The Neolithic Hongshan Culture is an aboriginal culture that existed in north China about 6,000 years ago. The culture is named after Hongshanhou, a site in Hongshan District, Hongshan District, Chifeng. The Hongshanhou site was discovered by a Japanese archaeologist in 1908 and extensively excavated in 1935. The archaeological site at Niuheliang is a unique ritual complex associated with the Hongshan culture.
There excavators discovered an underground temple complex -- which included an altar. Over 60 nearby tombs were unearthed, all constructed of stone and covered by stone mounds, frequently including jade artifacts. Cairns were discovered atop two nearby hills, with either round or square stepped tombs, made of piled limestone. Entombed inside were sculptures of dragons and tortoises. It was suggested religious sacrifice might have been performed within the Hongshan culture.
The Hongshan employed advanced jade shaping and carving tools that may have been made from meteorite iron. One fascinating study is the evidence of high content iron found in black jades used for ritual objects by the early Hongshan. Many of these artifacts are magnetic and express the possibility that the Hongshan were aware of magnetic earth forces. Another fascinating observation through the study of Hongshan jade artifacts is the abundance of "alien" like motifs and figurines that are completely unexplainable as they are not found in other Neolithic cultures. From the study of Hongshan artifacts, a highly sophisticated knowledge of mathematics and astronomy become evident. Hongshan burial artifacts include some of the earliest known examples of jade work. The Hongshan culture is known for its jade pig dragons and embryo dragons. Clay figurines, including figurines of pregnant women, are also found throughout Hongshan sites.
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Chinese Shamanismhas the longest recorded history in the world. The use of the phrase "recorded history," of course, acknowledges that the prehistoric shamanism existing prior to written language, upwards from the dawn of humanity, is the longest running spirituality in human evolutionary history. The word wu "shaman; spirit medium; healer" first appeared on oracle bones from the late Shang Dynasty (ca. 1600-1046 BCE). Chinese classics from the Zhou Dynasty (1045-256 BCE) provide details about male and female shamans serving as exorcists, healers, rainmakers, oneiromancers, soothsayers, and officials. Emperor Wu of Han (r. 141-87 BCE) established Confucianism as the "state religion", and the male-dominated Confucian ruling class hence marginalized shamanism, especially female shamans. In spite of this, shamanic practices continue in present day Chinese culture.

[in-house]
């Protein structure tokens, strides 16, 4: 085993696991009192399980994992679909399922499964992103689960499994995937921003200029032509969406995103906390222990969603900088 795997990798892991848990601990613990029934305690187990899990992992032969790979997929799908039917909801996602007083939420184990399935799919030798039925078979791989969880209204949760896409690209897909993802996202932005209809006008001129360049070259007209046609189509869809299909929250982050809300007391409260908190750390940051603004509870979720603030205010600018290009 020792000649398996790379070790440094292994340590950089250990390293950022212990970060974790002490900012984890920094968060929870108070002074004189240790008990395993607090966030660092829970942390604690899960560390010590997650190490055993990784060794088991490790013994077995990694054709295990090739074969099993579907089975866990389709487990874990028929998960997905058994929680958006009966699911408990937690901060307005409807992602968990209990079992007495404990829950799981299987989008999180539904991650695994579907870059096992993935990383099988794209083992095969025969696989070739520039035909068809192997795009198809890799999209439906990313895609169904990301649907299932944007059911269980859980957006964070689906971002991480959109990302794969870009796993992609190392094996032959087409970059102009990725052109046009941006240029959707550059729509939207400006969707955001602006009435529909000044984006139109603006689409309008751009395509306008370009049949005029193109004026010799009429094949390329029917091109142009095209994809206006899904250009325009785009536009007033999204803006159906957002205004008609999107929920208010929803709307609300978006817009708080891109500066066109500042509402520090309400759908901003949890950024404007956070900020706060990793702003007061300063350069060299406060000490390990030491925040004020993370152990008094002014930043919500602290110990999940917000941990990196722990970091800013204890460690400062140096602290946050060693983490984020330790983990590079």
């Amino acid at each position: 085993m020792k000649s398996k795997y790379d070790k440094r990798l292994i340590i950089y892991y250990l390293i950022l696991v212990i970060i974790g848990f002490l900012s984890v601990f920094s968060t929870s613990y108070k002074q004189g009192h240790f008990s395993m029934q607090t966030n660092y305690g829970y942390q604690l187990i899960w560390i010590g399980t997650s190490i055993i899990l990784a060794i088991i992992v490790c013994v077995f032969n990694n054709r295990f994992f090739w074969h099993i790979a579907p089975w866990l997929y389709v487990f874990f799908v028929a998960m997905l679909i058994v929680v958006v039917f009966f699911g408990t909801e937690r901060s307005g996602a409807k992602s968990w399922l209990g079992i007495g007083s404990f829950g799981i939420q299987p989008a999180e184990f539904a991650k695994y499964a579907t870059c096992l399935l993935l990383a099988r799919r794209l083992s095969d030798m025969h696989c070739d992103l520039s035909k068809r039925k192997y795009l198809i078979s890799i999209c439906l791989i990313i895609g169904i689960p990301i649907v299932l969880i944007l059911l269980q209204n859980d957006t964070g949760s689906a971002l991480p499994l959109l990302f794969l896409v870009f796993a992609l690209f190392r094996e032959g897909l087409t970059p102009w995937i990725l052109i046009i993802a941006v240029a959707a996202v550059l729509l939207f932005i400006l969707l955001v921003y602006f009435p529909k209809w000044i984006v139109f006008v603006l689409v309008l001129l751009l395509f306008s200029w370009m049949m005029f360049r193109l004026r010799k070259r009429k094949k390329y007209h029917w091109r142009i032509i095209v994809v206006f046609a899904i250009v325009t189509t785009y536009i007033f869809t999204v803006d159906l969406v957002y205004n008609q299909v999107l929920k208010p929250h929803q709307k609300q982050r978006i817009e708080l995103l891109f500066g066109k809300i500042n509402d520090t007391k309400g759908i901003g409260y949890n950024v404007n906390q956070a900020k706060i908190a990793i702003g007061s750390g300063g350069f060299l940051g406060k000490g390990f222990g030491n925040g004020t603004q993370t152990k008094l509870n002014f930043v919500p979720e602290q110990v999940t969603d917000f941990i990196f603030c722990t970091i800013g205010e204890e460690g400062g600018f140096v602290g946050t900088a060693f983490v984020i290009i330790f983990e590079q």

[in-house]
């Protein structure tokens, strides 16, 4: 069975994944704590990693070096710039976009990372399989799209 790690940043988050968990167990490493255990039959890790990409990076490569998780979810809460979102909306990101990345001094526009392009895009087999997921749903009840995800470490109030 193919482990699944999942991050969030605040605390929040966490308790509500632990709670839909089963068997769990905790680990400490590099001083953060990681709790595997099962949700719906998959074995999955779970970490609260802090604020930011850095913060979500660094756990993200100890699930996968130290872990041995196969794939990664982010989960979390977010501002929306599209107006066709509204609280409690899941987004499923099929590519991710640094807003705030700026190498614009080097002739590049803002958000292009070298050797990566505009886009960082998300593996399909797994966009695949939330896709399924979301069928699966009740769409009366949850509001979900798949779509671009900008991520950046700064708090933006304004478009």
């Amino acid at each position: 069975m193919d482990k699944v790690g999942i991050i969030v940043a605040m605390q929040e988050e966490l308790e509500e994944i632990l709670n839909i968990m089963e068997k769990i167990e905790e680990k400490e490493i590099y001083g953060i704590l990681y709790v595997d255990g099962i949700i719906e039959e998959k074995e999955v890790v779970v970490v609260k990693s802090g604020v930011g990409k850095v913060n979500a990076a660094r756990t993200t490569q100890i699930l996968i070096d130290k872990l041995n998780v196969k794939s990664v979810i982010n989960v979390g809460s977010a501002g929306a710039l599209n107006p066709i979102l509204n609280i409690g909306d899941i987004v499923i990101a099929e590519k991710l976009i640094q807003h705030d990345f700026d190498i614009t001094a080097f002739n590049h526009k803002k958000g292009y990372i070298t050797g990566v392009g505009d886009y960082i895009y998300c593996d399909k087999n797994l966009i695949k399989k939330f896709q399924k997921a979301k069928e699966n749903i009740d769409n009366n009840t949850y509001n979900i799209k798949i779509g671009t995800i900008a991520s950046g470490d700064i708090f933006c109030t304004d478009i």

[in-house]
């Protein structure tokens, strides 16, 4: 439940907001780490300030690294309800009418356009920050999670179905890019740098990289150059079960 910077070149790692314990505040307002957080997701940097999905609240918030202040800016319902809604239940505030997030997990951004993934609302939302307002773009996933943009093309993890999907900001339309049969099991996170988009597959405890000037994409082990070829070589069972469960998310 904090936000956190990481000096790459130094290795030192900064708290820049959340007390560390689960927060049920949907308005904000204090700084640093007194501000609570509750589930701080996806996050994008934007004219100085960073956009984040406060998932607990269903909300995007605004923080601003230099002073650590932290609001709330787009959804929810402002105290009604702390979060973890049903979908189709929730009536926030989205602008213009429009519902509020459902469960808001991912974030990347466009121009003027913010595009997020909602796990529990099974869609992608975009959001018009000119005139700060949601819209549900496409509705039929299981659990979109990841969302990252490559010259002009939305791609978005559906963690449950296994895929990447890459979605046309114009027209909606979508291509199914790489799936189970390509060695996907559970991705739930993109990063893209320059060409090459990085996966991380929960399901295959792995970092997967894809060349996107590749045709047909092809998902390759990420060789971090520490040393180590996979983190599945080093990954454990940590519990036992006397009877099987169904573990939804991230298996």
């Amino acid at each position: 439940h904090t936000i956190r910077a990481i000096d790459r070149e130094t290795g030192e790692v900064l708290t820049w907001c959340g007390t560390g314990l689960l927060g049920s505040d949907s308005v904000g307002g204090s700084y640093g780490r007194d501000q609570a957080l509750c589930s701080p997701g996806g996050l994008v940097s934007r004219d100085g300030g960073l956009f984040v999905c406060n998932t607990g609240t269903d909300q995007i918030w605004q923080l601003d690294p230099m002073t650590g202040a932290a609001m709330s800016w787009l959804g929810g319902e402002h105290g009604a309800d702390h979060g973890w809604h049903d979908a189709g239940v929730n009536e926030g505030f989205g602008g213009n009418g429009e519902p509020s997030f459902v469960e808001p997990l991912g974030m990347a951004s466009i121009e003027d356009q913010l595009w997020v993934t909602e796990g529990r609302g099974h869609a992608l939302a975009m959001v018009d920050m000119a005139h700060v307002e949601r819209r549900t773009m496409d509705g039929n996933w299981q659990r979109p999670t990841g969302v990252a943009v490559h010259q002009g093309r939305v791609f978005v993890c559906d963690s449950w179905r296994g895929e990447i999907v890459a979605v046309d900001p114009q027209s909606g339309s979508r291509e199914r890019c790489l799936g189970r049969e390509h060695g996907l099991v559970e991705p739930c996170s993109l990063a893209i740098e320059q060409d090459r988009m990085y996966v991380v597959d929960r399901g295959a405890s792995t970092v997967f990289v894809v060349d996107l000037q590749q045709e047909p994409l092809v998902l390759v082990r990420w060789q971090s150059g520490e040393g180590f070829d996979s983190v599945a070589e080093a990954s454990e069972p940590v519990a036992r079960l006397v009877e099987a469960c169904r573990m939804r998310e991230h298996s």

This is a photo of Chuonnasuan, the last shaman of the Oroqen, taken by Richard Noll in July 1994 in Manchuria near the Amur River border between the People's Republic of China and Russia (Siberia). Chuonnasuan, Meng Jin Fu, died at the age of 73. The Oroqen make sacrifices to ancestral spirits, and adhere to the folk psychological belief in animism. Traditionally the Oroqen have a special veneration for animals, especially the bear and the tiger, which they consider their blood brothers. The Oroqens are mainly hunters and it is customary to use animal fur and skins for clothing. Many of them have given up hunting and adhered to laws that aimed to protect wildlife in the PRC.
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